However, so far those responsible for chemical attacks in Syria have faced no real consequences. After a joint UN-OPCW probe last year found that Syria had repeatedly used chemical weapons, Russia, together with China, vetoed a UN Security Council resolution imposing sanctions. The OPCW also responded to the findings by merely condemning the attacks and imposing more stringent inspections.

More evidence is likely to surface, as the UN-OPCW Joint Investigative Mechanism is also investigating the Khan Sheikhoun attack. As evidence of Syrian responsibility for chemical attacks mounts, both the UN Security Council and the OPCW should increase pressure on the Syrian government, and do more to bring those responsible to justice.

Syria’s repeated chemical attacks are a major challenge to the ban on chemical weapons, one of the strongest weapon prohibitions in international law. Unless there are real consequences for those who use chemical weapons, the perpetrators will likely view the world’s inaction as a green light to continue using them. 

Author: Human Rights Watch
Posted: January 1, 1970, 12:00 am

The stockpile destruction deadline for the first States Parties to ratify the Convention on Cluster Munitions is now less than one year away. It is therefore an appropriate time to check if States Parties with cluster munitions are on track to destroy them within the convention’s eight-year deadline. This time next year we hope to be able to highlight an untarnished record of compliance with this core obligation of the Convention on Cluster Munitions that so visibly demonstrates progress toward a world without cluster munitions.

To date, there has been impressive progress as 29 States Parties have completed destruction of their stocks, collectively destroying 1.4 million cluster munitions containing more than 175 million submunitions. This represents the vast majority of the total reported global stocks of cluster munitions once held by States Parties.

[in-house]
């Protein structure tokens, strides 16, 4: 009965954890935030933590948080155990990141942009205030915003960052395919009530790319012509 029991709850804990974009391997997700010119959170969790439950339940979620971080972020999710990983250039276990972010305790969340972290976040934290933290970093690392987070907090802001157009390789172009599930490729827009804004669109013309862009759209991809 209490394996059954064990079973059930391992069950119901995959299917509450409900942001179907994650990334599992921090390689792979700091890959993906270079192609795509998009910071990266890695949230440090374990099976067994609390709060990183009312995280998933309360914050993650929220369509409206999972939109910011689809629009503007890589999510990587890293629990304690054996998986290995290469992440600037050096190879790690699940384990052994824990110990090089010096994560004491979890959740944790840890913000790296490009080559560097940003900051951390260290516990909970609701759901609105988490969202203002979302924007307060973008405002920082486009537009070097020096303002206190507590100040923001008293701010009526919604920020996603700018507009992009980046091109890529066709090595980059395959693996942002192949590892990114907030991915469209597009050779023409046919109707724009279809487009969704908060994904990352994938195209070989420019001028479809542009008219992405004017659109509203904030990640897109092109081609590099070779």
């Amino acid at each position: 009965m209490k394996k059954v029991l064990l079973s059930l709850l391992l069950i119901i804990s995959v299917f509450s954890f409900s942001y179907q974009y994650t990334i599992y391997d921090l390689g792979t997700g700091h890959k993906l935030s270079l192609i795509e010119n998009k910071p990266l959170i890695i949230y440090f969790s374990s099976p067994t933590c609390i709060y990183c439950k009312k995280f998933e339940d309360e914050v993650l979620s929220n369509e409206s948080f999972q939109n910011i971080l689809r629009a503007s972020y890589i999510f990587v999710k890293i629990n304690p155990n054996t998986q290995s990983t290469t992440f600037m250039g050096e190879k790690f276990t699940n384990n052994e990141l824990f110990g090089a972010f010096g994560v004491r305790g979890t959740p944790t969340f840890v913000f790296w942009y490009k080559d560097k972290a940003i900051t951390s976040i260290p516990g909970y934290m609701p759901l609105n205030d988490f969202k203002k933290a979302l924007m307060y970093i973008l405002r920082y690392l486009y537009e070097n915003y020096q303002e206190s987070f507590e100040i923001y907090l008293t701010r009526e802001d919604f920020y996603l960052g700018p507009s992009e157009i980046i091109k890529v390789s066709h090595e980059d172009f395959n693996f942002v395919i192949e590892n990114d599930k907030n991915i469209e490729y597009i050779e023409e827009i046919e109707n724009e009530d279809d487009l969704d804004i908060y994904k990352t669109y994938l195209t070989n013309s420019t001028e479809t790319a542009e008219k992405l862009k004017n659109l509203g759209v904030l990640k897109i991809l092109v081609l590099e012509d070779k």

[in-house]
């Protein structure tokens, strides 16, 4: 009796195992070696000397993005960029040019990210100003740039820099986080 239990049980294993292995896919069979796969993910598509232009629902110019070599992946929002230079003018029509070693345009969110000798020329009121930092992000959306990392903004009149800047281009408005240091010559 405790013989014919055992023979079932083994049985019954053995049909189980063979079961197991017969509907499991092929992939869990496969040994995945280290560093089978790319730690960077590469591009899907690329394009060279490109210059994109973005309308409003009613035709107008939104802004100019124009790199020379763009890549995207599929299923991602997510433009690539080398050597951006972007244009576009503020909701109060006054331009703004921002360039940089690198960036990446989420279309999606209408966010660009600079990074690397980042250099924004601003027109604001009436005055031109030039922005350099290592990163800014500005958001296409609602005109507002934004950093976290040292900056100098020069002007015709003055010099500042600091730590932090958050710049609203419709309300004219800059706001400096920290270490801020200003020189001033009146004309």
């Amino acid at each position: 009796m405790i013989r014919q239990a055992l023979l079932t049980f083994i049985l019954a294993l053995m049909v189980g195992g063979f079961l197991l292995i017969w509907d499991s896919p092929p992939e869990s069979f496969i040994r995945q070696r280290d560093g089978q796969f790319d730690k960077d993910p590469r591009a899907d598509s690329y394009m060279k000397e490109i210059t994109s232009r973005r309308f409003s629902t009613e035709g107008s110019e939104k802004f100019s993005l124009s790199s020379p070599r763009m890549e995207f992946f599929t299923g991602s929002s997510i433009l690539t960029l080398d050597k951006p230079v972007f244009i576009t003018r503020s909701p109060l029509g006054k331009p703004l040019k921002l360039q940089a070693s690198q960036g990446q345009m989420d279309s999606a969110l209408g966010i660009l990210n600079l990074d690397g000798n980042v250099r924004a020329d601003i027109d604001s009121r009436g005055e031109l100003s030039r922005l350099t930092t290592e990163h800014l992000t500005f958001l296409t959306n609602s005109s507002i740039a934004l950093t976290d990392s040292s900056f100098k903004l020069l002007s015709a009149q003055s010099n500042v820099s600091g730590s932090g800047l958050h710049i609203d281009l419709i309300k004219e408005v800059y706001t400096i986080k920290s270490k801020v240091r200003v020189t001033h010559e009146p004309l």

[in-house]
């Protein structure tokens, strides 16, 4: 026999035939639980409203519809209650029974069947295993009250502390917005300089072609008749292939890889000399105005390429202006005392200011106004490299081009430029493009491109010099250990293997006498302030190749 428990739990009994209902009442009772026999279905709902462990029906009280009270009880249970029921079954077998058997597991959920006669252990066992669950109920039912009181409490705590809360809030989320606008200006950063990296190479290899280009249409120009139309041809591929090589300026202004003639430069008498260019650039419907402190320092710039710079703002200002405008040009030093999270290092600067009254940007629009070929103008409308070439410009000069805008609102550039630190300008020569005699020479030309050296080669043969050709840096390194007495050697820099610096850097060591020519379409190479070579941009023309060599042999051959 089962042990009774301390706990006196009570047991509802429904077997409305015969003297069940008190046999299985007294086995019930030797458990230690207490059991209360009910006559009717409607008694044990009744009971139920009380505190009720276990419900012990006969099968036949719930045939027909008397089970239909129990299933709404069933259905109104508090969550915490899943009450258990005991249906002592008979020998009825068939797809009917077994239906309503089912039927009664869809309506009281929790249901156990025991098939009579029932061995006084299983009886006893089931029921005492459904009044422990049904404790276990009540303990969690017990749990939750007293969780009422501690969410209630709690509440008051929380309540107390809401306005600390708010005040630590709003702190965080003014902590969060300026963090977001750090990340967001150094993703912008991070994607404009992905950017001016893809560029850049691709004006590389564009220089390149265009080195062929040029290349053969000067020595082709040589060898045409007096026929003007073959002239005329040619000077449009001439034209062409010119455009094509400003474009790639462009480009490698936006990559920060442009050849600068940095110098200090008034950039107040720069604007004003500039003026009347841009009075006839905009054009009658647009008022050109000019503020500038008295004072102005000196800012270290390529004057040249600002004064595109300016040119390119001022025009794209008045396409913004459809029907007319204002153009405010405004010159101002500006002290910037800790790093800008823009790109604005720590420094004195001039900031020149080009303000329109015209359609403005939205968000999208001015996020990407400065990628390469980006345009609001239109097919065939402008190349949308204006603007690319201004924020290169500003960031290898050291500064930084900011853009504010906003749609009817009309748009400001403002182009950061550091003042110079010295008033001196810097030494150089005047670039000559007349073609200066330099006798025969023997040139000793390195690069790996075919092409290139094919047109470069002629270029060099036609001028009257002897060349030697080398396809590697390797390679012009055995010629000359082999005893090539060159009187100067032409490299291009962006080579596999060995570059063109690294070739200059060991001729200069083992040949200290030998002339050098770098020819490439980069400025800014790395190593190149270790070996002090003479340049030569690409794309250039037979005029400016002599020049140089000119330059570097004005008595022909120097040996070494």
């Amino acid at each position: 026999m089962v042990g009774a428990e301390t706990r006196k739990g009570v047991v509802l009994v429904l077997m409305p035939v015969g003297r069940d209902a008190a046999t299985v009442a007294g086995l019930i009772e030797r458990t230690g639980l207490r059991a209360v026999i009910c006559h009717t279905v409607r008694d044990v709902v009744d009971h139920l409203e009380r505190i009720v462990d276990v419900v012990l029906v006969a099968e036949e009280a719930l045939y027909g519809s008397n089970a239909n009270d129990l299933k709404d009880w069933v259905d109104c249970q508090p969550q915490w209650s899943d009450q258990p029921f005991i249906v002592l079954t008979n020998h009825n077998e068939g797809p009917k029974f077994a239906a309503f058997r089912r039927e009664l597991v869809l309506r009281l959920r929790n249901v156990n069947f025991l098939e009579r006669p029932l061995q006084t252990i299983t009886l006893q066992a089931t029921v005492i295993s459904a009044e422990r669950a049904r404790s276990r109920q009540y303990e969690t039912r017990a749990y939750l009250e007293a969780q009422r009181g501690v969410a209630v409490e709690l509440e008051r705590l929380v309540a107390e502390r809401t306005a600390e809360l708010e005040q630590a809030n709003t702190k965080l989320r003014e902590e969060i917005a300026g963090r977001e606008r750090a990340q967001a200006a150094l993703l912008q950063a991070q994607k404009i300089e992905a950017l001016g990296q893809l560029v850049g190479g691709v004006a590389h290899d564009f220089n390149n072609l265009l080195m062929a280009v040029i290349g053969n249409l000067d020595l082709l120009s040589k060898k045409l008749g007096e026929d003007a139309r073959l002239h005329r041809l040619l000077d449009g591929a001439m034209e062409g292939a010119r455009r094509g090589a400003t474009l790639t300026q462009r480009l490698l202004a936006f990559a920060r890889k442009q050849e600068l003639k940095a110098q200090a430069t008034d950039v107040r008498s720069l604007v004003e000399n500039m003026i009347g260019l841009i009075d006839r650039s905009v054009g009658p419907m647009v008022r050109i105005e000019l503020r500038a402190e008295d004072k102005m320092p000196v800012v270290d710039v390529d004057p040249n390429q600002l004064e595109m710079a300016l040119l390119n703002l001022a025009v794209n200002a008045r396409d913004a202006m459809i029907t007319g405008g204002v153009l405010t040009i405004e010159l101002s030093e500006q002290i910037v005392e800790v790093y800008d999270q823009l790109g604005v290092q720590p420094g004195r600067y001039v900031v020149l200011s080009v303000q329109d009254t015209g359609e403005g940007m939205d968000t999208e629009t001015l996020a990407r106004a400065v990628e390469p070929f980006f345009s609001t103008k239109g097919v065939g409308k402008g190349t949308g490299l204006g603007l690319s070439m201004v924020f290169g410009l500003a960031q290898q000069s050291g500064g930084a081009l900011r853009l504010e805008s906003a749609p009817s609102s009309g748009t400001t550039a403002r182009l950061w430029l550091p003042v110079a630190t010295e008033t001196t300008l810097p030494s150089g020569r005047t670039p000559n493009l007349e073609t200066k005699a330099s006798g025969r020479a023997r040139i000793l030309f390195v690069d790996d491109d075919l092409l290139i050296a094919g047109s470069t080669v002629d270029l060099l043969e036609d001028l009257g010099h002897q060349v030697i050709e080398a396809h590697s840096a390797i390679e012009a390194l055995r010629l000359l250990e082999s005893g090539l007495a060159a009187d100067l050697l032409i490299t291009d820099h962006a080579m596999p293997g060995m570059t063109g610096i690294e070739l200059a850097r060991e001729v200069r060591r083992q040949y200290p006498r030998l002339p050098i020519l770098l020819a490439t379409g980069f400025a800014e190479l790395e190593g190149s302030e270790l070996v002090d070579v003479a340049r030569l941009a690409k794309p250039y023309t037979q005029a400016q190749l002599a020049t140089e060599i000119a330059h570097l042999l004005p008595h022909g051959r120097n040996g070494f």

In 2016 alone, three States Parties (Spain, Slovakia, and Switzerland) destroyed 56,171 cluster munitions and 2.8 million submunitions. We are pleased to have heard from all these states today on their progress and are glad they are on track to complete destruction of their stocks within the treaty’s deadlines.

We welcome the progreee made by Croatia since March 2017 and its pledge to complete the destruction of its cluster munitions by the end of this year. We were glad to hear that South Africa commenced the destruction of its cluster munitions in 2016. And to hear from new State Party Cuba that it is preparing to begin the destruction of its stockpiled cluster munitions in accordance with relevant environmental and safety measures and applicable standards and procedures.

Yet, it is not all good news and we therefore flag the following for your attention.

Momentum to destroy stocks by the deadline, or even much earlier, appears to be waning. While 20 States Parties have completed stockpile destruction since the convention entered into force in August 2010, no State Party did so in the second half of 2016 or first half of 2017.

Other States Parties with cluster munition stocks do not appear to have a plan in place to destroy them and have not started. We were hoping to hear today from Cameroon, Guinea, and Guinea-Bissau. Guinea-Bissai that has indicated that it requires financial and technical assistance to destroy its stocks.

We were also hoping to hear from signatories with stockpiled cluster munitions, such as Cyprus, Indonesia, and Nigeria, as they appear to have taken few, if any, steps to ratify the convention or to declare and destroy their cluster munitions.

Many States Parties have transferred their cluster munition stocks to neighboring countries for destruction at specialist facilities, but until those cluster munitions are destroyed they are still under the responsibility of the country that originally possessed them. Therefore, it was with regret that the Monitor has added Slovenia back on to the global list of countries with cluster munition stocks to destroy. We are however glad to have heard from Slovenia as well as Bulgaria that work is underway to destroy their respective cluster munition stockpiles.